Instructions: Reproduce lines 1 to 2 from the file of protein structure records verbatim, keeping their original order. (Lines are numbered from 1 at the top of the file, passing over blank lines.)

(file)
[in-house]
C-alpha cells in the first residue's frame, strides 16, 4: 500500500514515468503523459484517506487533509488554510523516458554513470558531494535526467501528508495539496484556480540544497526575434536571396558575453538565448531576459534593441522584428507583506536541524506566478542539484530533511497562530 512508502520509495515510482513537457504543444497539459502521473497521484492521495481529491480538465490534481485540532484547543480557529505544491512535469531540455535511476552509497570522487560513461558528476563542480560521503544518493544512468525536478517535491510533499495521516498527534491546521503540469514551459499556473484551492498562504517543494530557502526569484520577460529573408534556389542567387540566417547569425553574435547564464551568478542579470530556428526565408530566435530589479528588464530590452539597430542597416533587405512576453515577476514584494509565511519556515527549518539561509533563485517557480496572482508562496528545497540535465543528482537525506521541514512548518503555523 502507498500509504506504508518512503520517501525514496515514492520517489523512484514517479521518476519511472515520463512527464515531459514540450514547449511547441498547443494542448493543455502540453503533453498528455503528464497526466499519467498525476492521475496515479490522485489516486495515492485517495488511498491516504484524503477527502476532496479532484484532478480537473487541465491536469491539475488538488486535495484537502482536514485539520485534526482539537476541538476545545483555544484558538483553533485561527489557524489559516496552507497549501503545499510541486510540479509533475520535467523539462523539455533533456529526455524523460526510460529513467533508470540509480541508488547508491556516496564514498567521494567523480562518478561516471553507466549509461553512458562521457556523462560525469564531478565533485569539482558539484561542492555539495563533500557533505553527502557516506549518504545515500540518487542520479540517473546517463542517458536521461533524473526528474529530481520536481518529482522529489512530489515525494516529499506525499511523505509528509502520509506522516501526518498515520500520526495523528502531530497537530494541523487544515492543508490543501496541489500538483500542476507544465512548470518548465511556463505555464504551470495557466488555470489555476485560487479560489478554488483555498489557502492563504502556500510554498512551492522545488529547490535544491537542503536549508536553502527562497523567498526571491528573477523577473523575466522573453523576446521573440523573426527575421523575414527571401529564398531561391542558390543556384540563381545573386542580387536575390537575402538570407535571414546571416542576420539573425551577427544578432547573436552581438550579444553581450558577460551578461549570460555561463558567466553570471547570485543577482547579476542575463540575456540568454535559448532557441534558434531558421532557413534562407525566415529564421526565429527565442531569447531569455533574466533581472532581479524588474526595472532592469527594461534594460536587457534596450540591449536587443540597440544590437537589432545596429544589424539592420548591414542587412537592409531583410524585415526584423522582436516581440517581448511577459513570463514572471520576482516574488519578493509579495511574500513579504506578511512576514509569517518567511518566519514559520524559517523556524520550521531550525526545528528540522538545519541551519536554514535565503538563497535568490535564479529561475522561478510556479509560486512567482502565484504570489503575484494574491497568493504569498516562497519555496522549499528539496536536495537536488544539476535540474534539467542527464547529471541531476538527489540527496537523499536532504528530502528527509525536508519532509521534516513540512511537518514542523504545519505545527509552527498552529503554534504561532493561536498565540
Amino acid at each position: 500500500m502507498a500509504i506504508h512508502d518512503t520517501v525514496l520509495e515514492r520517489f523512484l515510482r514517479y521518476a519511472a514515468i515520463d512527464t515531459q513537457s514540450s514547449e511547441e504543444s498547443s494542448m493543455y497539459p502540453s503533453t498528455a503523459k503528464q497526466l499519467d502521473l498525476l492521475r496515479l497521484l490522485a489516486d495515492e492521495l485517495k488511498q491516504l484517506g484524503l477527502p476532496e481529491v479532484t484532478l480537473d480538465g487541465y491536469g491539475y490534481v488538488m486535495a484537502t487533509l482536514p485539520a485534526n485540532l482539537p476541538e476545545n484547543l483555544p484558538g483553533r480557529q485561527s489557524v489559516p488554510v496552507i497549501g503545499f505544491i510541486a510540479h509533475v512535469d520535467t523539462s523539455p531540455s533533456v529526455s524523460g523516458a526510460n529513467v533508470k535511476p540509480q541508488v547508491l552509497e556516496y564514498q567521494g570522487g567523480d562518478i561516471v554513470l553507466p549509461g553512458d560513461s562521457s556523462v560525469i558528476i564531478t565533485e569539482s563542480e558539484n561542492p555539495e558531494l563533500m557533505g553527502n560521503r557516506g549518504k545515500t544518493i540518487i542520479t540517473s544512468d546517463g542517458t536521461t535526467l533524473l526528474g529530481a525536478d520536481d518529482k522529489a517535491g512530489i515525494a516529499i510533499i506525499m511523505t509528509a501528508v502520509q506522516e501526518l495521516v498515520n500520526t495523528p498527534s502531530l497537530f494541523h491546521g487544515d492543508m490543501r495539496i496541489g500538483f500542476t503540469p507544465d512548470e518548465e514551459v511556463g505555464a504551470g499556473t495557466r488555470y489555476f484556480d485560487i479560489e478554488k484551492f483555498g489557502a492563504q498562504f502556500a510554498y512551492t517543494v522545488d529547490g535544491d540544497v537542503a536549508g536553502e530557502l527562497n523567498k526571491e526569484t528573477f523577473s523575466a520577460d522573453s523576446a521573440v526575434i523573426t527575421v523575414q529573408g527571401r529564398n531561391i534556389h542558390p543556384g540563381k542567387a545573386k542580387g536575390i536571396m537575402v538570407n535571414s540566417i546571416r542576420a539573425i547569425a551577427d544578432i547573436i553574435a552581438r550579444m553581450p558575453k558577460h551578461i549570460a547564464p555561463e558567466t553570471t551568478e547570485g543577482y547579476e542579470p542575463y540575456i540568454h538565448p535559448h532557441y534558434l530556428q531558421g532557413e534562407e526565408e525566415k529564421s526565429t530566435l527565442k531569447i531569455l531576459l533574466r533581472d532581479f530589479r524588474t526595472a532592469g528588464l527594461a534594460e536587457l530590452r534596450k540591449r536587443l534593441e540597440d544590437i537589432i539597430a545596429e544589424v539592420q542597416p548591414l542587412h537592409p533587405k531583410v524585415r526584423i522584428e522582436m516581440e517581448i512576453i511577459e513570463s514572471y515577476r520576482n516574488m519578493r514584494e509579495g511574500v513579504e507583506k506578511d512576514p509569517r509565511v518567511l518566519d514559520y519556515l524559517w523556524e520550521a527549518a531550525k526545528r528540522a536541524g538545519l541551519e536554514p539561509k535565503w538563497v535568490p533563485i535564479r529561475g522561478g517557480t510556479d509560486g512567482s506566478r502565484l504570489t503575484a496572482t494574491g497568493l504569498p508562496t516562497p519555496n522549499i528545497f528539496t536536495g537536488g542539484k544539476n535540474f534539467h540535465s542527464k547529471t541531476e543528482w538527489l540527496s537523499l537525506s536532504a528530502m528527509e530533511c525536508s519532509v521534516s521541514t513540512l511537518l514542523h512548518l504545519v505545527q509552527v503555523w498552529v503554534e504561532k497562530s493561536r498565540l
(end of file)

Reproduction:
[in-house]
C-alpha cells in the first residue's frame, strides 16, 4: 500500500514515468503523459484517506487533509488554510523516458554513470558531494535526467501528508495539496484556480540544497526575434536571396558575453538565448531576459534593441522584428507583506536541524506566478542539484530533511497562530 512508502520509495515510482513537457504543444497539459502521473497521484492521495481529491480538465490534481485540532484547543480557529505544491512535469531540455535511476552509497570522487560513461558528476563542480560521503544518493544512468525536478517535491510533499495521516498527534491546521503540469514551459499556473484551492498562504517543494530557502526569484520577460529573408534556389542567387540566417547569425553574435547564464551568478542579470530556428526565408530566435530589479528588464530590452539597430542597416533587405512576453515577476514584494509565511519556515527549518539561509533563485517557480496572482508562496528545497540535465543528482537525506521541514512548518503555523 502507498500509504506504508518512503520517501525514496515514492520517489523512484514517479521518476519511472515520463512527464515531459514540450514547449511547441498547443494542448493543455502540453503533453498528455503528464497526466499519467498525476492521475496515479490522485489516486495515492485517495488511498491516504484524503477527502476532496479532484484532478480537473487541465491536469491539475488538488486535495484537502482536514485539520485534526482539537476541538476545545483555544484558538483553533485561527489557524489559516496552507497549501503545499510541486510540479509533475520535467523539462523539455533533456529526455524523460526510460529513467533508470540509480541508488547508491556516496564514498567521494567523480562518478561516471553507466549509461553512458562521457556523462560525469564531478565533485569539482558539484561542492555539495563533500557533505553527502557516506549518504545515500540518487542520479540517473546517463542517458536521461533524473526528474529530481520536481518529482522529489512530489515525494516529499506525499511523505509528509502520509506522516501526518498515520500520526495523528502531530497537530494541523487544515492543508490543501496541489500538483500542476507544465512548470518548465511556463505555464504551470495557466488555470489555476485560487479560489478554488483555498489557502492563504502556500510554498512551492522545488529547490535544491537542503536549508536553502527562497523567498526571491528573477523577473523575466522573453523576446521573440523573426527575421523575414527571401529564398531561391542558390543556384540563381545573386542580387536575390537575402538570407535571414546571416542576420539573425551577427544578432547573436552581438550579444553581450558577460551578461549570460555561463558567466553570471547570485543577482547579476542575463540575456540568454535559448532557441534558434531558421532557413534562407525566415529564421526565429527565442531569447531569455533574466533581472532581479524588474526595472532592469527594461534594460536587457534596450540591449536587443540597440544590437537589432545596429544589424539592420548591414542587412537592409531583410524585415526584423522582436516581440517581448511577459513570463514572471520576482516574488519578493509579495511574500513579504506578511512576514509569517518567511518566519514559520524559517523556524520550521531550525526545528528540522538545519541551519536554514535565503538563497535568490535564479529561475522561478510556479509560486512567482502565484504570489503575484494574491497568493504569498516562497519555496522549499528539496536536495537536488544539476535540474534539467542527464547529471541531476538527489540527496537523499536532504528530502528527509525536508519532509521534516513540512511537518514542523504545519505545527509552527498552529503554534504561532493561536498565540